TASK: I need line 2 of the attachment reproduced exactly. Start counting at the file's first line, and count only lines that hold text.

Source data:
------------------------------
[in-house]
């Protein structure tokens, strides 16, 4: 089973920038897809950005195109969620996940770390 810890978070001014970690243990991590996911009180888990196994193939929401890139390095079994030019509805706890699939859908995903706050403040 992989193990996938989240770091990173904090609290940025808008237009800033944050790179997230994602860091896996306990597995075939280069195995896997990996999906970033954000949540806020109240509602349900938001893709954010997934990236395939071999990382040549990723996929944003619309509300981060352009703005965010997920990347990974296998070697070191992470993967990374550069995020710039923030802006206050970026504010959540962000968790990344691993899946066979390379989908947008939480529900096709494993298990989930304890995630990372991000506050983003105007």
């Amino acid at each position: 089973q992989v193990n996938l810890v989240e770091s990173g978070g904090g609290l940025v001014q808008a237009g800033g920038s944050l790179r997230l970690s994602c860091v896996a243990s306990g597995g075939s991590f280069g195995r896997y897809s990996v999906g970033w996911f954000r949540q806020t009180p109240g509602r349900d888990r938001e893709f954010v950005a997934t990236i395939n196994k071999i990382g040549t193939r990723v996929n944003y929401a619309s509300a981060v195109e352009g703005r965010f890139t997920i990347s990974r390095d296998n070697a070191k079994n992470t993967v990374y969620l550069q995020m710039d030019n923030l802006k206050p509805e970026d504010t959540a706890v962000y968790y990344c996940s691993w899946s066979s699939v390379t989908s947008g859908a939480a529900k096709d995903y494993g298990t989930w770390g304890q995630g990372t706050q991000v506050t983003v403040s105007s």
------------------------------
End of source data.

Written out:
């Protein structure tokens, strides 16, 4: 089973920038897809950005195109969620996940770390 810890978070001014970690243990991590996911009180888990196994193939929401890139390095079994030019509805706890699939859908995903706050403040 992989193990996938989240770091990173904090609290940025808008237009800033944050790179997230994602860091896996306990597995075939280069195995896997990996999906970033954000949540806020109240509602349900938001893709954010997934990236395939071999990382040549990723996929944003619309509300981060352009703005965010997920990347990974296998070697070191992470993967990374550069995020710039923030802006206050970026504010959540962000968790990344691993899946066979390379989908947008939480529900096709494993298990989930304890995630990372991000506050983003105007």